8. Juxtapositive Spaces (3:07 to 3:53). Americans, particularly younger Americans, often find themselves creating self-identities in the very same moment they're performing them. Under this rubric, one's self-identity is "sincere" in the sense that it's created by oneself, and "insincere" in the sense that it's unstable. If postmodernists have been asking, particularly in poetry but also in other fields, how we can use the first-person pronoun "I" in a world in which self-identity is unstable, this is one plausible answer. Juxtaposition--that is, engaging in two different and seemingly conflicting behaviors or discussions at the same time--is the way younger American artists remain "true" to themselves while acknowledging that there is, in fact, no Truth. Metamodernism seeks to resolve the yearning for Truth seen in Modernism with the acceptance that there is no Truth seen in postmodernism, which is why the proto-metamodernists of the aughts often said that they were "between" Modernism and postmodernism rather than "beyond" or "above" one or the other.
Juxtaposition of creative and performative spaces is a classically metamodernist maneuver (to use an anachronistic phrasing) because it emphasizes the fluidity of realities. If I perform something in the same space and in roughly the same timespan that I've created it, you can never know to what extent I took into account the fact of a composition's incipient performance at the moment I authored it, just as one can't know for certain whether creation and performance are ever distinct processes in the first instance. In poetry and fiction, we see this kind of juxtaposition most starkly in the nation's several hundred graduate creative writing programs, where young or youngish poets and writers expose their creative process to the real-time critique of peers--sometimes to the detriment of their confidence or sense of individuality--and thereby commingle creation and performance inextricably.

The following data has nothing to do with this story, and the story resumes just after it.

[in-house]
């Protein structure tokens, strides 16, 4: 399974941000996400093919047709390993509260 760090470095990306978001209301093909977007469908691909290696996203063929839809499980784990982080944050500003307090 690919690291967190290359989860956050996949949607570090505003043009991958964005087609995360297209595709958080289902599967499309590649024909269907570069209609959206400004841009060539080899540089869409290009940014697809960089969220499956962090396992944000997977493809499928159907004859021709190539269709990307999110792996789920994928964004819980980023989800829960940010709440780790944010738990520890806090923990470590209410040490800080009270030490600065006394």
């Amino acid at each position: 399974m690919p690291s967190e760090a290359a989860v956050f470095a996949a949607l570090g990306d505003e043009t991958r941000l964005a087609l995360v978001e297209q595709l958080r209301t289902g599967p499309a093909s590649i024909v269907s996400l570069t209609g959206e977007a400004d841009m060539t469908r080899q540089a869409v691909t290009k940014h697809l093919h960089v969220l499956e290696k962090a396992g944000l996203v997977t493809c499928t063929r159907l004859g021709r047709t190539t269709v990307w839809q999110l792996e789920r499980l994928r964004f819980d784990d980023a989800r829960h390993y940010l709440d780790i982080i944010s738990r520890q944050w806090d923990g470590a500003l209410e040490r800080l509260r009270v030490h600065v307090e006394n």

This is a dramatically different means of art creation than any we've seen before, which is one reason we need the term "metamodernism" to circumscribe it. For centuries, the creative act in literature and music and various forms of stage performance was a private one; an isolated and eccentric genius, working alone or perhaps in collaboration with one or two others geographically in the same space, produces a "pure" artifact that is subsequently performed, in a scheduled way, for an audience. That sort of thinking, and that sort of art creation, in no way mirrors the way younger Americans live in the Internet Age. Today, we are constantly caught in the act of creating and performing simultaneously, which means that "reality"--the point at which these processes of creation and performance result in a cognizable work of art--is constantly shifting.